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02 November 2018, 07:31 | Kelvin Horton
The more-active January Brent contract fell 91 cents to end the session at $75.04 a barrel.
Oil is also under pressure from rising output by the world's biggest producers - Russia, the United States and Saudi Arabia - who are helping to replenish global oil inventories after more than a year of stock draws.
The United States has imposed tariffs on $250 billion worth of Chinese goods, and China has responded with retaliatory duties on $110 billion worth of US goods.
Financial markets found some support on Tuesday from reports that U.S. President Donald Trump thinks "a great deal" with China is possible on trade.
Trump's goal by exerting energy sanctions on Iran was to minimize the country's sources of income in the current economic war against Iran, he said.
The pressures pushed oil prices to a four-year high at the start of October with Brent crude oil selling for more than $86 per barrel. "There's probably an element of truth to that", said Bob Yawger, director of futures at Mizuho in NY.
Speaking to Shana, Saeed Khoshroo, the director of worldwide affairs at NIOC, said the prices were charged based on the global oil prices; therefore, if the traded shipments were quoted lower during IRENEX Sunday session than the base price announced by NIOC in an earlier announcement, it was because of price fluctuations in the global market. One is led by National Security Adviser John Bolton, who wants the toughest possible approach, and another by State Department officials keen to balance sanctions against preventing an oil price spike that could damage the USA and its allies.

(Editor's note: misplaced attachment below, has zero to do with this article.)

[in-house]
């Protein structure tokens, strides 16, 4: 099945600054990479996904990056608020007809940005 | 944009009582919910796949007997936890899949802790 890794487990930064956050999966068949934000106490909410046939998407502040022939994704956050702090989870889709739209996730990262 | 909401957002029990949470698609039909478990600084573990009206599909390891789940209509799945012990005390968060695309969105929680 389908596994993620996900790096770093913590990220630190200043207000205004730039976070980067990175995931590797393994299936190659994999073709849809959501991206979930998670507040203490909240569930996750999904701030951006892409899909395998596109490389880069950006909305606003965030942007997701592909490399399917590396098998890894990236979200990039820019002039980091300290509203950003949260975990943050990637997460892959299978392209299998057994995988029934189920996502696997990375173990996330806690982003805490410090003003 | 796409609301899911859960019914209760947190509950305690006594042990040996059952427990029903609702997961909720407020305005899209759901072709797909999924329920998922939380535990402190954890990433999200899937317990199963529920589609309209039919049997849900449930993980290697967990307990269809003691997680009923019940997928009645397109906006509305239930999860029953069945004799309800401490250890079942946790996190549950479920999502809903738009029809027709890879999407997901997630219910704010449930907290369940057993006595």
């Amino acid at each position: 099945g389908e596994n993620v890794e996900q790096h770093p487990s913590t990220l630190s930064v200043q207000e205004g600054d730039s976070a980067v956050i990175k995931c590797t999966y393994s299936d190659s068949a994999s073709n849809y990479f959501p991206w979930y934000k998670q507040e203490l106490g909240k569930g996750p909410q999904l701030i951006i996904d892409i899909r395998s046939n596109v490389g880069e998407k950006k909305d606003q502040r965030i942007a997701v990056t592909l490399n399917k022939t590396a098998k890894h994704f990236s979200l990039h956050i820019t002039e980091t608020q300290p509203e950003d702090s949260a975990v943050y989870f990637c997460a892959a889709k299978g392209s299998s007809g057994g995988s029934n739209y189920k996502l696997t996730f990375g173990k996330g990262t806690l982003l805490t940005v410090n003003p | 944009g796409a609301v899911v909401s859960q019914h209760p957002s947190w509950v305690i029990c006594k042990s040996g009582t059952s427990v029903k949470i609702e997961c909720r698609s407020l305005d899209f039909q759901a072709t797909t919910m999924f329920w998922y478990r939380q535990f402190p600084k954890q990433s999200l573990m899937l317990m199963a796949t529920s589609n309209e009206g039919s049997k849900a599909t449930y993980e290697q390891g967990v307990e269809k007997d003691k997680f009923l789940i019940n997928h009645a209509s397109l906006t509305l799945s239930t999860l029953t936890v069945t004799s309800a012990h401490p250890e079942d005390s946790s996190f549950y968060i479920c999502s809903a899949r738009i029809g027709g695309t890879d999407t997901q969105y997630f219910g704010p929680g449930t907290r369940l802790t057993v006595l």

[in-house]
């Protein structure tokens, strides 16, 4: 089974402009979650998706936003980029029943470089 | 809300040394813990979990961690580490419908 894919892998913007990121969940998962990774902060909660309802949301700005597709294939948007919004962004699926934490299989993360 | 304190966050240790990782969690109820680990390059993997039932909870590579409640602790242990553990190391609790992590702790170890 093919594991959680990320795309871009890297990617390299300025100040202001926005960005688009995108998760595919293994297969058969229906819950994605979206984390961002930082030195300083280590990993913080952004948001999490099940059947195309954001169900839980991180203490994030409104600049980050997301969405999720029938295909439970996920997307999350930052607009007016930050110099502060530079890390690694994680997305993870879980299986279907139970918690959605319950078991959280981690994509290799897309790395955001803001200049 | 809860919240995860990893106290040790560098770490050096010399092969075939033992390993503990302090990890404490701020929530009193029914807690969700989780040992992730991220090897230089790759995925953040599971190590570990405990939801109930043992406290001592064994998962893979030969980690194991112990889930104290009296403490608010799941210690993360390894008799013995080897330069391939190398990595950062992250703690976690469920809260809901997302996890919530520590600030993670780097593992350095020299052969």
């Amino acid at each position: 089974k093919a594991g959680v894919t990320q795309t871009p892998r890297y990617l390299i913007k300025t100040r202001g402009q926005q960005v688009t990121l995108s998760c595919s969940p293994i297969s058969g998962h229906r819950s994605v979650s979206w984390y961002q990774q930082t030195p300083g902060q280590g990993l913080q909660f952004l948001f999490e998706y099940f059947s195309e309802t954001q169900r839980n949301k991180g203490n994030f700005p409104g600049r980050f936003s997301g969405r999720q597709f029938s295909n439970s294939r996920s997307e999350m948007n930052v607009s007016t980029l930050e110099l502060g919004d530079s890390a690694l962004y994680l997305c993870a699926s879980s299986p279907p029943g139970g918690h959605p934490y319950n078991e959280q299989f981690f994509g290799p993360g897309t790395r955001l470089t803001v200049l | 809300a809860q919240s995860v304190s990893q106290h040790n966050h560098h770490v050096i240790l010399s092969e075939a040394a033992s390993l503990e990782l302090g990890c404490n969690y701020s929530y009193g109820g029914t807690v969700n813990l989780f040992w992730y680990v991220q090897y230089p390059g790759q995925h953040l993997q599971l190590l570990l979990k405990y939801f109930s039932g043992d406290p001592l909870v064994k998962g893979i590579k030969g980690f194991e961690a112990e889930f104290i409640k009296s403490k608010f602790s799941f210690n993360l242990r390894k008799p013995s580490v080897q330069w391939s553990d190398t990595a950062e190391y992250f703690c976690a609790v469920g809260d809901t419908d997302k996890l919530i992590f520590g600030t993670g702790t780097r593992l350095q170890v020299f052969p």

Figures released by investment banks, tanker-tracking firms and the International Energy Agency showed that Iran was selling roughly 1.7 million to 1.9 million barrels per day of crude oil and condensate, a super light form of oil, in September.
That's an increase of 10 million bpd since the start of the decade and means these three producers alone now meet a third of global crude demand.
On the supply side, however, oil markets remain tense ahead of looming U.S. sanctions against Iran's crude exports, which are set to start next week and are expected to tighten supply, especially to Asia which takes most of Iran's shipments. Stockpiles were expected to have risen about 4.1 million barrels in the week ended October 26, an extended Reuters poll showed on Tuesday.
That has set off a scramble by some of Iran's biggest energy buyers, including China and USA allies such as India and Turkey, to either get around the US sanctions or make up the shortfall elsewhere.
The United States is preparing to re-impose a new set of sanctions on Tehran's oil and banking sector on 4 November.
This story has not been edited by Firstpost staff and is generated by auto-feed.
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